Why do Kangaroos Hop Instead of Walk

Discover why this antipodean animal is a natural-born long jumper!

In a huge country such as Australia, the ability to cross vast distances in search of food and water is key to survival. And one such animal that can traverse barren lands at high speed for hours is the kangaroo.

Capable of an eight-metre (25-foot) single bound across level ground, the red kangaroo is one of the world’s greatest long jumpers.

Thanks to large feet and strong legs, it can also travel at over 50 kilometres (30 miles) per hour. While a kangaroo’s hind legs are big and powerful, they can’t work independently of each other and so kangaroos have to hop on two feet.

The hind leg tendons are strong and elastic and, with every hop, elastic energy is recaptured in the tendons ready for the next jump.

Kangaroos Hop Instead of WalkTo help the bounce, kangaroos use their tails as a counterbalance. It propels the animal in a similar way to using your legs on a swing to gain momentum. When the kangaroo’s back legs are fully outstretched behind it the tail is in the downward position, and when the legs are pushing forwards the tail is high in the air.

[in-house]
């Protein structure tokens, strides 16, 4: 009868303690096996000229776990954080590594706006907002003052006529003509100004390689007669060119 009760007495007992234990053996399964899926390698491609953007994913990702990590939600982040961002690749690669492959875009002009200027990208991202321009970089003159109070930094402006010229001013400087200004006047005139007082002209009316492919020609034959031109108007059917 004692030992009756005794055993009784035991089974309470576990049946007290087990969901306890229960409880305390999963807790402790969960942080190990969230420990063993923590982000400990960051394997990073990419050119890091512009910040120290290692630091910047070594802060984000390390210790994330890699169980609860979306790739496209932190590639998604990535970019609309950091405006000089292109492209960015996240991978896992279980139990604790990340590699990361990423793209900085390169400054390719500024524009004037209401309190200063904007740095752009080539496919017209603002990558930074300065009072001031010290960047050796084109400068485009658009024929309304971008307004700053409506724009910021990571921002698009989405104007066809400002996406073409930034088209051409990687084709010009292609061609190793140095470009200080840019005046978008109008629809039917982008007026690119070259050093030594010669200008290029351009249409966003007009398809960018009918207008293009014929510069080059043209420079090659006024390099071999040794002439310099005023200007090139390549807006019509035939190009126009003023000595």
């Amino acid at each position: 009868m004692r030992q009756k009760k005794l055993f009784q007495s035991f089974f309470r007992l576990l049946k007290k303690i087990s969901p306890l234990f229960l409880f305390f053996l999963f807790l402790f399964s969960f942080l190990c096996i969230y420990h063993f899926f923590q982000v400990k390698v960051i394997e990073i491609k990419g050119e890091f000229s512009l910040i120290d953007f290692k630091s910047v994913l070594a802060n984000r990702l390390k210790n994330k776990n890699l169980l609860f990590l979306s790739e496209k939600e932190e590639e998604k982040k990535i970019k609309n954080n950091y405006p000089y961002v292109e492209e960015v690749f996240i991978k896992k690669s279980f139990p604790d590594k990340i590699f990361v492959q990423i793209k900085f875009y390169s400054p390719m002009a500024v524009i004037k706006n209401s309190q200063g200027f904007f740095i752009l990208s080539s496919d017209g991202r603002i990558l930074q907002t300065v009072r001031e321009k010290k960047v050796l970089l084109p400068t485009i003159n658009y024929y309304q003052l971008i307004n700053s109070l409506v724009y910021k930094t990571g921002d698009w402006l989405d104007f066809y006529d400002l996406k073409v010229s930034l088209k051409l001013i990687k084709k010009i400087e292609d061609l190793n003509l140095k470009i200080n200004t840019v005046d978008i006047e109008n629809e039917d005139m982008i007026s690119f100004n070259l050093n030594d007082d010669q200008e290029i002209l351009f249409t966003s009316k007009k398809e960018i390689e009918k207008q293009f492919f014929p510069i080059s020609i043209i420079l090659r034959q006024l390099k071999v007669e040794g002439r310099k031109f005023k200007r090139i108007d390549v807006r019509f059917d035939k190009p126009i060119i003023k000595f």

Top question about kangaroos

Why do kangaroos have long tails? The long tail – up to lm (3.3ft) – is used for both balance and as a counterweight. It swings up as the animal leaves the ground and down as the legs swing back with every bounce to help propel the kangaroo.

Kangaroos HopWhy do kangaroos have pouches? Kangaroos give birth to tiny joeys that must continue to grow inside the pouch for around ten months after birth.

Why do kangaroos have short arms? Though the forearms are much shorter than the hind legs, a kangaroo can walk (not hop) on all fours if it leans forward and uses its tail as a fifth leg to take some of the weight.

Why do kangaroos have big feet? A kangaroo’s big toes are in the centre of the other toes (not to one side like ours) in line with their leg bones, which enables them to push off with force.

Why do kangaroos have strong hind legs? Strong tendons act like tightly wound springs that store and release energy. On touching down, the spring is compressed, storing energy for the next hop.